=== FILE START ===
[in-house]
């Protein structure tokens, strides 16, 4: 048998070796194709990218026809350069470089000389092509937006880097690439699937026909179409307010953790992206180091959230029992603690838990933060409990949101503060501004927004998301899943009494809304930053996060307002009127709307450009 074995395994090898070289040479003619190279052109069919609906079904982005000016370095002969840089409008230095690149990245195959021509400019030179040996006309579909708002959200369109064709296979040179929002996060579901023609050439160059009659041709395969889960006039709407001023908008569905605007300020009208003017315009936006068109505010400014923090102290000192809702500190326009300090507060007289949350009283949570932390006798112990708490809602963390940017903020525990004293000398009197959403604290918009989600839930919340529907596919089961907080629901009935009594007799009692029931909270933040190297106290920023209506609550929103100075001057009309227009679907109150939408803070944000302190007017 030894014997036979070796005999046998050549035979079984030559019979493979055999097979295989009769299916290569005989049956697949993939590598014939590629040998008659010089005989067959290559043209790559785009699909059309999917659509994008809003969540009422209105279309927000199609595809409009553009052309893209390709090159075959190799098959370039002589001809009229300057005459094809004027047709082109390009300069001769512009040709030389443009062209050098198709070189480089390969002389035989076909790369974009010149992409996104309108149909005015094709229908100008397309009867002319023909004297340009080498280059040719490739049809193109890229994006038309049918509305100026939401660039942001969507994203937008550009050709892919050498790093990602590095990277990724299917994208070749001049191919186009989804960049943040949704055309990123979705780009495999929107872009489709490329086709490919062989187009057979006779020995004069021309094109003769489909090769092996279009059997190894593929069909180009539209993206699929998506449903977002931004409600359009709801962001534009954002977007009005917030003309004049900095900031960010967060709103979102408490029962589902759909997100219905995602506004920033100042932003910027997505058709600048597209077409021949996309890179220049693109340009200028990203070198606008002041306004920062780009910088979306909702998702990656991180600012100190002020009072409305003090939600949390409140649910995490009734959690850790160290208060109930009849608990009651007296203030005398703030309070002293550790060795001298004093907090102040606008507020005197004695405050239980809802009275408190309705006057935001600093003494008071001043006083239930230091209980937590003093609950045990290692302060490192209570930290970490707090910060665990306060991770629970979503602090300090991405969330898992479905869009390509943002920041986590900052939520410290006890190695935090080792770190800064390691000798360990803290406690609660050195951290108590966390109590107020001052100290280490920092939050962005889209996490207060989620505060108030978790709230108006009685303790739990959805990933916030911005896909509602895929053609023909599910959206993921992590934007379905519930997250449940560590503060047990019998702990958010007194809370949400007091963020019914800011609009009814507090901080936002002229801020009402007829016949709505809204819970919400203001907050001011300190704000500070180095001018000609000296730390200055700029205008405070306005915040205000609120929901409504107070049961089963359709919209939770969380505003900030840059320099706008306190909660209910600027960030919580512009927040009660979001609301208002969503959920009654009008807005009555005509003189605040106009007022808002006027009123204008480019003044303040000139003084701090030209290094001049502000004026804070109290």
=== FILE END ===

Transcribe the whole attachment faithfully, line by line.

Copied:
[in-house]
């Protein structure tokens, strides 16, 4: 048998070796194709990218026809350069470089000389092509937006880097690439699937026909179409307010953790992206180091959230029992603690838990933060409990949101503060501004927004998301899943009494809304930053996060307002009127709307450009 074995395994090898070289040479003619190279052109069919609906079904982005000016370095002969840089409008230095690149990245195959021509400019030179040996006309579909708002959200369109064709296979040179929002996060579901023609050439160059009659041709395969889960006039709407001023908008569905605007300020009208003017315009936006068109505010400014923090102290000192809702500190326009300090507060007289949350009283949570932390006798112990708490809602963390940017903020525990004293000398009197959403604290918009989600839930919340529907596919089961907080629901009935009594007799009692029931909270933040190297106290920023209506609550929103100075001057009309227009679907109150939408803070944000302190007017 030894014997036979070796005999046998050549035979079984030559019979493979055999097979295989009769299916290569005989049956697949993939590598014939590629040998008659010089005989067959290559043209790559785009699909059309999917659509994008809003969540009422209105279309927000199609595809409009553009052309893209390709090159075959190799098959370039002589001809009229300057005459094809004027047709082109390009300069001769512009040709030389443009062209050098198709070189480089390969002389035989076909790369974009010149992409996104309108149909005015094709229908100008397309009867002319023909004297340009080498280059040719490739049809193109890229994006038309049918509305100026939401660039942001969507994203937008550009050709892919050498790093990602590095990277990724299917994208070749001049191919186009989804960049943040949704055309990123979705780009495999929107872009489709490329086709490919062989187009057979006779020995004069021309094109003769489909090769092996279009059997190894593929069909180009539209993206699929998506449903977002931004409600359009709801962001534009954002977007009005917030003309004049900095900031960010967060709103979102408490029962589902759909997100219905995602506004920033100042932003910027997505058709600048597209077409021949996309890179220049693109340009200028990203070198606008002041306004920062780009910088979306909702998702990656991180600012100190002020009072409305003090939600949390409140649910995490009734959690850790160290208060109930009849608990009651007296203030005398703030309070002293550790060795001298004093907090102040606008507020005197004695405050239980809802009275408190309705006057935001600093003494008071001043006083239930230091209980937590003093609950045990290692302060490192209570930290970490707090910060665990306060991770629970979503602090300090991405969330898992479905869009390509943002920041986590900052939520410290006890190695935090080792770190800064390691000798360990803290406690609660050195951290108590966390109590107020001052100290280490920092939050962005889209996490207060989620505060108030978790709230108006009685303790739990959805990933916030911005896909509602895929053609023909599910959206993921992590934007379905519930997250449940560590503060047990019998702990958010007194809370949400007091963020019914800011609009009814507090901080936002002229801020009402007829016949709505809204819970919400203001907050001011300190704000500070180095001018000609000296730390200055700029205008405070306005915040205000609120929901409504107070049961089963359709919209939770969380505003900030840059320099706008306190909660209910600027960030919580512009927040009660979001609301208002969503959920009654009008807005009555005509003189605040106009007022808002006027009123204008480019003044303040000139003084701090030209290094001049502000004026804070109290």